|Playing for Keeps|
|Classical Pianist Tyler Tom Fights HIV With Education And Support|
You have the first signs of AIDS and you'll probably be gone in one year," announced Tyler Tom's neurologist, revealing the results of the HTLV-3 test which the doctor had taken without Tom's consent. Tom had sought professional help due to loss of peripheral vision. That was 1985.
Today, forty-two-year-old Tyler tom is an acclaimed classical pianist with a special love for the great romantic composers of the early twentieth century. "The period which I feel I have the most keen insights, that which I feel a great depth of understanding, is the music cetnered in Paris of 1906—Debussy, Ravel, Stravinsky, Prokofiev, Scriabin. We call these Greats, either modern or contemporary composers, but actually, only in the field of classical music does one consider something near one hundred years old to be modern."
As I near Tyler's charming bungalow home nestled high in the rugged San Gabriel Mountains outside Los Angeles, commanding sounds erupt from his Steinway. The music of the Great Masters provides a wonderful backdrop to this serene California landscape. Tyler looks dapper garbed in a Sonneti T-shirt, skintight 501s, and pointed alligator boots. He has an energetic presence and his pumped up physique could easily propel him to the pages of GQ.
Tom received his doctorate from the University of Southern California and also attended Juilliard and the Eastman School of Music. Presently teaching at the prestigious Chapman University, he also performs around the world in such countries as Italy, France, Spain, and Singapore. His first CD, entitled Prokofiev Live!, will be released in May. Tyler has struck those ivories for many AIDS benefits and has delivered food to PWAs for the organization Project Angel Food. (A profile of the work Project Angel Food does can be found in the January 2000 issue of A&U)
After Tom's shocking diagnosis back in 1985, a friend who was also HIV-positive comforted him and advised him to find a gay doctor who specialized in HIV. Tyler learned that his vision problem was being caused by Bell's Palsy, which usually affects the facial muscles, but in Tom's case, had affected the optic nerve. With treatment, it soon disappears.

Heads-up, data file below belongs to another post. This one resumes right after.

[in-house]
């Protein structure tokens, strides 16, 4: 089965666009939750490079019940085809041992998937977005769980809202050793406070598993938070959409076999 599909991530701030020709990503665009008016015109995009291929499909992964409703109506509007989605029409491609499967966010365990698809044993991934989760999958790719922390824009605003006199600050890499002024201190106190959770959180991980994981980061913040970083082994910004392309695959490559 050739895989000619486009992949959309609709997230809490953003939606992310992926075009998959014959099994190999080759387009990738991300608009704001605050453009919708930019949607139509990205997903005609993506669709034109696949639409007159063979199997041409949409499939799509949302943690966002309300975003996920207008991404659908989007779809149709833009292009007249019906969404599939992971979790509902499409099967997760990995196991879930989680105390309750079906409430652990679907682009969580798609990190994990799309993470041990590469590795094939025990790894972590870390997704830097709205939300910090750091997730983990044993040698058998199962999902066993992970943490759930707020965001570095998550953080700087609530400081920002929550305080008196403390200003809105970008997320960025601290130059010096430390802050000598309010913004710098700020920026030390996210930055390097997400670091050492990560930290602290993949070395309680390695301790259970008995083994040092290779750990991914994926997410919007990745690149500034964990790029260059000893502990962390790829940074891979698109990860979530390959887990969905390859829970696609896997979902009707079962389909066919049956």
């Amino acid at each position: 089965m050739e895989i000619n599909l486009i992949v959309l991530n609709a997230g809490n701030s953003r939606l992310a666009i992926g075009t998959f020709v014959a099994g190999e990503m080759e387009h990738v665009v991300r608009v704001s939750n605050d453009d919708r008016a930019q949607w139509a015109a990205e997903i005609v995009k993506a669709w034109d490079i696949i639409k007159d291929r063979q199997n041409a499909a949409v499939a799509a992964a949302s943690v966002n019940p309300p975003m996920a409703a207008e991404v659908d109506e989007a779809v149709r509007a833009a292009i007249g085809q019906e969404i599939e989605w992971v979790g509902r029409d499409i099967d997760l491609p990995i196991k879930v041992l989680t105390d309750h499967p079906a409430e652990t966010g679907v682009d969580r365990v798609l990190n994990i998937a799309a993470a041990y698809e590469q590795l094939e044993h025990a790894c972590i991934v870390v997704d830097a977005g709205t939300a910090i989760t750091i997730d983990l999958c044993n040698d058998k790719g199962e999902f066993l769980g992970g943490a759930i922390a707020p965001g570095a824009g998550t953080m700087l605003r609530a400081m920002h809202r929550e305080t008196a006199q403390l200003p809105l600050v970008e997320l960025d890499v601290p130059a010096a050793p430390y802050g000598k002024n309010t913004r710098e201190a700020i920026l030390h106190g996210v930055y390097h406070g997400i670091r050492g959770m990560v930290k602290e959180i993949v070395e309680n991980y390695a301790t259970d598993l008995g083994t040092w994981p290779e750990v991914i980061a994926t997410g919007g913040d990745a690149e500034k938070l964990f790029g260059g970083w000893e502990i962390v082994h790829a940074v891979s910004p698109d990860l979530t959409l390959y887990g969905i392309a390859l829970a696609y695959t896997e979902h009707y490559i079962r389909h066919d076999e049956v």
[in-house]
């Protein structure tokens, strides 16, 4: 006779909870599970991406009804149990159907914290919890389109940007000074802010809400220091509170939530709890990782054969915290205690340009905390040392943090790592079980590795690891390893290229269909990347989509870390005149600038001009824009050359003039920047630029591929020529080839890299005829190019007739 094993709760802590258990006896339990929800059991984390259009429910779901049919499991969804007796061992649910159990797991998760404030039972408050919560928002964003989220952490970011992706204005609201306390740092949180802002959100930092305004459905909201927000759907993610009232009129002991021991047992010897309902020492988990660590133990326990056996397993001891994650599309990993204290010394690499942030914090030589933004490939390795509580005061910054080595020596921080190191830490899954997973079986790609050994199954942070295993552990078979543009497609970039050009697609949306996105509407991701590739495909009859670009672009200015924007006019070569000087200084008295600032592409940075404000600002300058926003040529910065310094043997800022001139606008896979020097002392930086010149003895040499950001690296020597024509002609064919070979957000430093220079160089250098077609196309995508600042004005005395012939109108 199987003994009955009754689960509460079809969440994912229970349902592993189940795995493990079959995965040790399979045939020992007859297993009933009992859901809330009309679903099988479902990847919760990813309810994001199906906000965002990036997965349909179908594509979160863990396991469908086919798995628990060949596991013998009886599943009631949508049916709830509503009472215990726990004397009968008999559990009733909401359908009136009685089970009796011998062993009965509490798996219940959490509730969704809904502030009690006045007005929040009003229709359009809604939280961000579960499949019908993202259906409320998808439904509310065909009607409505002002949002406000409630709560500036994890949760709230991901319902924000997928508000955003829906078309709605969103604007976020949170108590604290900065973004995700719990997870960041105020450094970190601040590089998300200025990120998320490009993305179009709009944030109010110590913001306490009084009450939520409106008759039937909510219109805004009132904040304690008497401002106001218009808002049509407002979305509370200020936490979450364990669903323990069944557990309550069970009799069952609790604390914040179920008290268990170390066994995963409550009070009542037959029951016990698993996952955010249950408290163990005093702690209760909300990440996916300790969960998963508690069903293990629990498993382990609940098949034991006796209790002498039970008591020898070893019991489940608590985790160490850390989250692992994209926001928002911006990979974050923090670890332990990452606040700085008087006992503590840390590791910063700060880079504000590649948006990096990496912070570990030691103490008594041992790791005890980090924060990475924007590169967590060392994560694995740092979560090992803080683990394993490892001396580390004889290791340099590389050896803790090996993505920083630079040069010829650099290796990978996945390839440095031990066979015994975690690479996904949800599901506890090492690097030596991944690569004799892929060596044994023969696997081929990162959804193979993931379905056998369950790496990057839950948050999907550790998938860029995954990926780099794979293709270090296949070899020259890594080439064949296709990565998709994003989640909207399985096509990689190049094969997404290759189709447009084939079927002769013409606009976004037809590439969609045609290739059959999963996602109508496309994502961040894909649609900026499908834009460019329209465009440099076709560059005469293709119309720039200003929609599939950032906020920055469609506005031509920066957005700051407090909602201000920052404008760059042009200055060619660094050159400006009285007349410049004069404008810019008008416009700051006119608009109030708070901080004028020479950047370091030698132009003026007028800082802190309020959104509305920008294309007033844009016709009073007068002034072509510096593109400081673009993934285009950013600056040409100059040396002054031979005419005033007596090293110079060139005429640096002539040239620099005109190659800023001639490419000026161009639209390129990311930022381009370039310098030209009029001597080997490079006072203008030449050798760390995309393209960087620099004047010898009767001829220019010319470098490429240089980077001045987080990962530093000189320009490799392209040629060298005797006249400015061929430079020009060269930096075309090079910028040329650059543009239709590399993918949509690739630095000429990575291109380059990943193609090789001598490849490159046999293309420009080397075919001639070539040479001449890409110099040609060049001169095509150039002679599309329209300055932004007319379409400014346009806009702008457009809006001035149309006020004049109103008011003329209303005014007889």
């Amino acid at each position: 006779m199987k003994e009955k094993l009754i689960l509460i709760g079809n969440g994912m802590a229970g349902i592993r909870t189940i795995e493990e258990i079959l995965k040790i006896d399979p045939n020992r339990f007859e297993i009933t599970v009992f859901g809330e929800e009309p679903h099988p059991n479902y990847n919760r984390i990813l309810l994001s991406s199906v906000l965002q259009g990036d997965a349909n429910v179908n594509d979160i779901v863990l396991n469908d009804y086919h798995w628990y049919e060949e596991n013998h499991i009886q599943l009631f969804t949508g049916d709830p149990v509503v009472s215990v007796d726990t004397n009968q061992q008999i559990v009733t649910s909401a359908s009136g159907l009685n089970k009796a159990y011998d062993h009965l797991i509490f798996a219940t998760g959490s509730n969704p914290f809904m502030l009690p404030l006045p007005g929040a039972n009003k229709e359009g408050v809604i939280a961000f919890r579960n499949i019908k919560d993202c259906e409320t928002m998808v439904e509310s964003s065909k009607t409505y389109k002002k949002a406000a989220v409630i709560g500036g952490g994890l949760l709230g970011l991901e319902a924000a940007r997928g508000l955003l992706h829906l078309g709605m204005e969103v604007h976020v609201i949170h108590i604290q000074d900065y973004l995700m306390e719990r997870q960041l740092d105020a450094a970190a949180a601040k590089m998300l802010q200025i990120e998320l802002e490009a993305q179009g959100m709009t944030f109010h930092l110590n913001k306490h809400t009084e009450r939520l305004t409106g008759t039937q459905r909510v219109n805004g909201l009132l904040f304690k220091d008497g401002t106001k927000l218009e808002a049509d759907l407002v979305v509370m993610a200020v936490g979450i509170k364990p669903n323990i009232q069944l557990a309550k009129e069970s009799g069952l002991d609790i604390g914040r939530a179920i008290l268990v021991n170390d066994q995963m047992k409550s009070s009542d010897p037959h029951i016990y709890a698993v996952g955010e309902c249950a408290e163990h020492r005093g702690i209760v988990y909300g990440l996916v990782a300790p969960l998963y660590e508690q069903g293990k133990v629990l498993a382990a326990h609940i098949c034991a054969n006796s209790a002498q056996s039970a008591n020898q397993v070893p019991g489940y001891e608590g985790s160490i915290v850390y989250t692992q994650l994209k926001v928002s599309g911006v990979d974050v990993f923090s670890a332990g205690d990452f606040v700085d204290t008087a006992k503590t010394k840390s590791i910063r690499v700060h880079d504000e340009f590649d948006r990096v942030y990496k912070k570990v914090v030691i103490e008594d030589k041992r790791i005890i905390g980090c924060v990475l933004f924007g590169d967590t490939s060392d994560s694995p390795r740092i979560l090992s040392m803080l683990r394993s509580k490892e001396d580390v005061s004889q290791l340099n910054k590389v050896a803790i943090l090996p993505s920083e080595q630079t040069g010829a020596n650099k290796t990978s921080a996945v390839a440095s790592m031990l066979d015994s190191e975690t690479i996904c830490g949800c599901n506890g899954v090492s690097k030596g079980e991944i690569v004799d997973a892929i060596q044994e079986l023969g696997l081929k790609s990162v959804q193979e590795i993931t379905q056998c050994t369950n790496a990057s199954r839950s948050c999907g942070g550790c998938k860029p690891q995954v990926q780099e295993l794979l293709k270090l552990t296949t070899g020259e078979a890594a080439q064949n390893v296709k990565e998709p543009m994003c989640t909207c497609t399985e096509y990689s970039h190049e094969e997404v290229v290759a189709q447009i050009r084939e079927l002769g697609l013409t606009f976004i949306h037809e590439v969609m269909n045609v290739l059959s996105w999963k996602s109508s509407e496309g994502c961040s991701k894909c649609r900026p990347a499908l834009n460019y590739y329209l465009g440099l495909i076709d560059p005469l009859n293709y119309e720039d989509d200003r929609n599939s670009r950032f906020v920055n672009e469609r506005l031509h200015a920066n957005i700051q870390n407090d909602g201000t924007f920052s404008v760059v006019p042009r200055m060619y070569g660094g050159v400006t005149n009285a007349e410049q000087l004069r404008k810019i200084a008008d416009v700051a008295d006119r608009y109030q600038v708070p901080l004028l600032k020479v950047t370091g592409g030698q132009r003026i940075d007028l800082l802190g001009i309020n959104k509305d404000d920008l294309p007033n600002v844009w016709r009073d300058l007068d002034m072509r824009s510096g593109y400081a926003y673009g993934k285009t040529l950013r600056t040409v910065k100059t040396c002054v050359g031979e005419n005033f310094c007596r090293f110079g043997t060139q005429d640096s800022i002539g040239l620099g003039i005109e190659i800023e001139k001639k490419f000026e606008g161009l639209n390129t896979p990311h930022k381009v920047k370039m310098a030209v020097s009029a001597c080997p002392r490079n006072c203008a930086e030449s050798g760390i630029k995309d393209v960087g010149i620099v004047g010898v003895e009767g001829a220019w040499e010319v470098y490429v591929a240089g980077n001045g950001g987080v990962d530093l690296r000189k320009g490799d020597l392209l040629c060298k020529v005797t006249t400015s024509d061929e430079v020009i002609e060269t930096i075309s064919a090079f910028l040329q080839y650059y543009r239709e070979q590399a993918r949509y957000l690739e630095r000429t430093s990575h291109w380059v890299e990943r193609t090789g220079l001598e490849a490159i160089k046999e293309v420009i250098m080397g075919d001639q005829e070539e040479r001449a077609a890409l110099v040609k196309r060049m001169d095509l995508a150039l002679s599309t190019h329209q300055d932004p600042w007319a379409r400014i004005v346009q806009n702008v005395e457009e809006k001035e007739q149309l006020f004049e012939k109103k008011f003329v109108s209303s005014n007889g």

Tyler briefly tried AZT. "The side effects were so severe that I decided I would rather die sooner than live with this drug." So he terminated treatment. His next course of therapy included one of the first protease inhibitors—the drug is called Fortavase—which he continues to take today. At the time, it was known as Saquinavir and Tyler visualized this virus eater as the actress Sigourney Weaver. "I used to work with visualization techniques, and one in particular included Sigourney Weaver in that metal contraption-Dykes-on-Bikes thing—taking full charge on the alien in [the movie] Aliens. But in my movie, she is in my body taking on these nasty, heinous virus cells called HIV. All my T cells would come out and sit in the bleachers—they were little Pac Man-shaped guys with my initials, TT, on them. Each time the Saquinavir would make a good hit on the alien HIV, the TT cells would yell 'Bravo Saquinavir, Bravo!' The whole scene would take place back in ancient Rome in the grand Colosseum. The mind can be startlingly creative, albeit a bit zany, when it is brought to the task of battling disease. And at the time, HIV was known as a fatal and incurable disease," he says with a shudder.
Tyler's T cell levels are currently high and his viral load is undetectable. He supplements his drug regimen with vitamin and herbal therapy. "I've drawn my support from people with HIV. Probably the largest contribution to getting a perspective on HIV for myself, and just universally, has been all the funerals I;ve been to and watching these friends die. That's been the place where I've found my strength or my despair, dealt with HIV head-on as deeply as one can, and worked through many different emotions."